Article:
How to usefully encode compositional task structure has long been a core challenge in AI. Recent work in chain of thought prompting has shown that for very large neural language models (LMs), explicitly demonstrating the inferential steps involved in a target task may improve performance over end-to-end learning that focuses on the target task alone. However, chain of thought prompting has significant limitations due to its dependency on huge pretrained LMs. In this work, we present compositional fine-tuning (CFT): an approach based on explicitly decomposing a target task into component tasks, and then fine-tuning smaller LMs on a curriculum of such component tasks. We apply CFT to recommendation tasks in two domains, world travel and local dining, as well as a previously studied inferential task (sports understanding). We show that CFT outperforms end-to-end learning even with equal amounts of data, and gets consistently better as more component tasks are modeled via fine-tuning. Compared with chain of thought prompting, CFT performs at least as well using LMs only 7.4% of the size, and is moreover applicable to task domains for which data are not available during pretraining.
The capabilities of today’s natural language processing systems are typically evaluated using large datasets of curated questions and answers. While these are critical benchmarks of progress, they also suffer from weakness due to artificial distributions and incomplete knowledge. Artifacts arising from artificial distributions can overstate language model performance, while incomplete knowledge limits fine-grained analysis. In this work, we introduce a complementary benchmarking approach based on SimPlified Language Activity Traces (SPLAT). SPLATs are corpora of language encodings of activity in some closed domain (we study traces from chess and baseball games in this work). SPLAT datasets use naturally-arising distributions, allow the generation of question-answer pairs at scale, and afford complete knowledge in their closed domains. We show that language models of three different architectures can answer questions about world states using only verb-like encodings of activity. Our approach is extensible to new language models and additional question-answering tasks.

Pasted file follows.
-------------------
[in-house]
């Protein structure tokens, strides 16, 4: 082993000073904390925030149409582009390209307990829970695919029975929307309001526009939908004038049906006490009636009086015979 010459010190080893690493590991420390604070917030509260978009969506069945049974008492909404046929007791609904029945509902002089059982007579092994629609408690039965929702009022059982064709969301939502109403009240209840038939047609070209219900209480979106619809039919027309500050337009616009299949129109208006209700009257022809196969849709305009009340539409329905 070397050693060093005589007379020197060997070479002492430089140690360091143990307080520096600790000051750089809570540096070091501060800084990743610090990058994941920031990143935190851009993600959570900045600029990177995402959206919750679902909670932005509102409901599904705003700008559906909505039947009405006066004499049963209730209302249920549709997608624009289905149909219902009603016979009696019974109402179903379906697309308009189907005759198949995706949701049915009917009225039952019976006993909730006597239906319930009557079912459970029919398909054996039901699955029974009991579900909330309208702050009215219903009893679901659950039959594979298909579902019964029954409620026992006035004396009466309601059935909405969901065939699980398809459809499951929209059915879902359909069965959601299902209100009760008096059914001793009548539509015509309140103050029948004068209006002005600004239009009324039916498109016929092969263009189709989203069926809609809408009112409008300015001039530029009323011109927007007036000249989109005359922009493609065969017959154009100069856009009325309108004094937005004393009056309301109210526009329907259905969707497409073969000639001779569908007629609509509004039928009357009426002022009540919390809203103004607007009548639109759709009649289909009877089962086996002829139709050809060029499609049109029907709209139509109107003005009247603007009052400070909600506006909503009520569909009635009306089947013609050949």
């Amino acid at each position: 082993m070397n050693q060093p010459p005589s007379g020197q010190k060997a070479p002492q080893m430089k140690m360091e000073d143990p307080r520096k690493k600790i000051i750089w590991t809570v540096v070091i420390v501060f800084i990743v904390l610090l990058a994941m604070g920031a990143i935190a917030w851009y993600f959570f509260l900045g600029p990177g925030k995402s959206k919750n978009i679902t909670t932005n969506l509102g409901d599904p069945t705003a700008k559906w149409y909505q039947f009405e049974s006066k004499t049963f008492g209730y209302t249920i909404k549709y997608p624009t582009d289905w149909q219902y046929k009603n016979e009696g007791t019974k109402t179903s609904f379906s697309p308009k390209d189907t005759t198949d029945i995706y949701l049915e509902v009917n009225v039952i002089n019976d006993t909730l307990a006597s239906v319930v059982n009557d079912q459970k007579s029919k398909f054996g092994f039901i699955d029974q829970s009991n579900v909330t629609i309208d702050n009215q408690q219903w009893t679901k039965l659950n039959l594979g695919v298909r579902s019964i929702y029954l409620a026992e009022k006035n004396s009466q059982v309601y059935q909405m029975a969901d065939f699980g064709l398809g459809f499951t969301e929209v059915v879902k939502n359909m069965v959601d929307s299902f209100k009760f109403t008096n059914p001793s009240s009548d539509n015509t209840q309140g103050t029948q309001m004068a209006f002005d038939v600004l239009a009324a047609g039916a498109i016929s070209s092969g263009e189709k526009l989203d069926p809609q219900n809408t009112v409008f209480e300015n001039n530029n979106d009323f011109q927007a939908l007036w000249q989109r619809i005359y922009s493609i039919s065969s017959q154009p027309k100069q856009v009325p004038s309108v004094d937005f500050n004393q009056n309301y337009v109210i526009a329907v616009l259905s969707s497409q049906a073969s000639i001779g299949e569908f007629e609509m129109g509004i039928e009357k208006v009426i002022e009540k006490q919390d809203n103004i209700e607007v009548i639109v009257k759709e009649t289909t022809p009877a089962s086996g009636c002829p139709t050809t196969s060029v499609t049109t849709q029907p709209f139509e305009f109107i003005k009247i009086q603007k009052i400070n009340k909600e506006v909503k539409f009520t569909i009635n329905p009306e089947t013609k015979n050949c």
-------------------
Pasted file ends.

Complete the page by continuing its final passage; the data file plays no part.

Neural Network Language Models (NNLMs) generate probability distributions by applying a softmax function to a distance metric formed by taking the dot product of a prediction vector with all word vectors in a high-dimensional embedding space. The dot-product distance metric forms part of the inductive bias of NNLMs. Although NNLMs optimize well with this inductive bias, we show that this results in a sub-optimal ordering of the embedding space that structurally impoverishes some words at the expense of others when assigning probability. We present numerical, theoretical and empirical analyses which show that words on the interior of the convex hull in the embedding space have their probability bounded by the probabilities of the words on the hull.